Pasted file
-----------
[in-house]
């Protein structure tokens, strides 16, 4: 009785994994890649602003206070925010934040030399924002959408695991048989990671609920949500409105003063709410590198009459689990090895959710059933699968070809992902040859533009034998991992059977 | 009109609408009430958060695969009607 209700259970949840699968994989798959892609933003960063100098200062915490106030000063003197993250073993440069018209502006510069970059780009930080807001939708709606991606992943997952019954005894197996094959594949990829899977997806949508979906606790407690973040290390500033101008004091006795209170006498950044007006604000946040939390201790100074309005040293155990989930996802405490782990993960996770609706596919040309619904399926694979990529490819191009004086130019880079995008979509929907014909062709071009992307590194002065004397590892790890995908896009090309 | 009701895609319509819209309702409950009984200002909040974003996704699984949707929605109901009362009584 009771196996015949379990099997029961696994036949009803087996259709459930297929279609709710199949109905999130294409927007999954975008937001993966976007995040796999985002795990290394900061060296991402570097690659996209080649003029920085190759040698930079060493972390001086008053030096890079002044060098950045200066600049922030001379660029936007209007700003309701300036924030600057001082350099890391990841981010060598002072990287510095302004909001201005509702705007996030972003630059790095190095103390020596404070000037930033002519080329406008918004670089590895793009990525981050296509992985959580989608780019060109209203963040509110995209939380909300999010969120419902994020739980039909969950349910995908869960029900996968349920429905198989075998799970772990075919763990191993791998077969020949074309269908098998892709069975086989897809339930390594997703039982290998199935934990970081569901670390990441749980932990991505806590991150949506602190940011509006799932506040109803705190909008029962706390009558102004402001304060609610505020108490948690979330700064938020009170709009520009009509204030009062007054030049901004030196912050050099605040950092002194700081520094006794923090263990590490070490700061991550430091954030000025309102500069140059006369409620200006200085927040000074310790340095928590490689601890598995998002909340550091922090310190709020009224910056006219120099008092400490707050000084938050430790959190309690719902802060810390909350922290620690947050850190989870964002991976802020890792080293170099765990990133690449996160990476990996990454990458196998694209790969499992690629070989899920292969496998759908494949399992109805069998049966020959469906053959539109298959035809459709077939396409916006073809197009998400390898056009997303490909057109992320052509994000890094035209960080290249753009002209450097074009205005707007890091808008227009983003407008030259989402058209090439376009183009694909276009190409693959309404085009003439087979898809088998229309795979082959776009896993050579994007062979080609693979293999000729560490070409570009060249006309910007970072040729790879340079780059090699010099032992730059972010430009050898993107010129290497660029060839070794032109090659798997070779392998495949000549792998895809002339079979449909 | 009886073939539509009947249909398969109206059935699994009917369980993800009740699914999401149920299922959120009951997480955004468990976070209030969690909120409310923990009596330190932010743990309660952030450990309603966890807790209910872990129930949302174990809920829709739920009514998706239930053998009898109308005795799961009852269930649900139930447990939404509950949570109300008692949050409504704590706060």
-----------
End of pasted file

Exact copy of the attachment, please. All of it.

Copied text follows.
[in-house]
């Protein structure tokens, strides 16, 4: 009785994994890649602003206070925010934040030399924002959408695991048989990671609920949500409105003063709410590198009459689990090895959710059933699968070809992902040859533009034998991992059977 | 009109609408009430958060695969009607 209700259970949840699968994989798959892609933003960063100098200062915490106030000063003197993250073993440069018209502006510069970059780009930080807001939708709606991606992943997952019954005894197996094959594949990829899977997806949508979906606790407690973040290390500033101008004091006795209170006498950044007006604000946040939390201790100074309005040293155990989930996802405490782990993960996770609706596919040309619904399926694979990529490819191009004086130019880079995008979509929907014909062709071009992307590194002065004397590892790890995908896009090309 | 009701895609319509819209309702409950009984200002909040974003996704699984949707929605109901009362009584 009771196996015949379990099997029961696994036949009803087996259709459930297929279609709710199949109905999130294409927007999954975008937001993966976007995040796999985002795990290394900061060296991402570097690659996209080649003029920085190759040698930079060493972390001086008053030096890079002044060098950045200066600049922030001379660029936007209007700003309701300036924030600057001082350099890391990841981010060598002072990287510095302004909001201005509702705007996030972003630059790095190095103390020596404070000037930033002519080329406008918004670089590895793009990525981050296509992985959580989608780019060109209203963040509110995209939380909300999010969120419902994020739980039909969950349910995908869960029900996968349920429905198989075998799970772990075919763990191993791998077969020949074309269908098998892709069975086989897809339930390594997703039982290998199935934990970081569901670390990441749980932990991505806590991150949506602190940011509006799932506040109803705190909008029962706390009558102004402001304060609610505020108490948690979330700064938020009170709009520009009509204030009062007054030049901004030196912050050099605040950092002194700081520094006794923090263990590490070490700061991550430091954030000025309102500069140059006369409620200006200085927040000074310790340095928590490689601890598995998002909340550091922090310190709020009224910056006219120099008092400490707050000084938050430790959190309690719902802060810390909350922290620690947050850190989870964002991976802020890792080293170099765990990133690449996160990476990996990454990458196998694209790969499992690629070989899920292969496998759908494949399992109805069998049966020959469906053959539109298959035809459709077939396409916006073809197009998400390898056009997303490909057109992320052509994000890094035209960080290249753009002209450097074009205005707007890091808008227009983003407008030259989402058209090439376009183009694909276009190409693959309404085009003439087979898809088998229309795979082959776009896993050579994007062979080609693979293999000729560490070409570009060249006309910007970072040729790879340079780059090699010099032992730059972010430009050898993107010129290497660029060839070794032109090659798997070779392998495949000549792998895809002339079979449909 | 009886073939539509009947249909398969109206059935699994009917369980993800009740699914999401149920299922959120009951997480955004468990976070209030969690909120409310923990009596330190932010743990309660952030450990309603966890807790209910872990129930949302174990809920829709739920009514998706239930053998009898109308005795799961009852269930649900139930447990939404509950949570109300008692949050409504704590706060």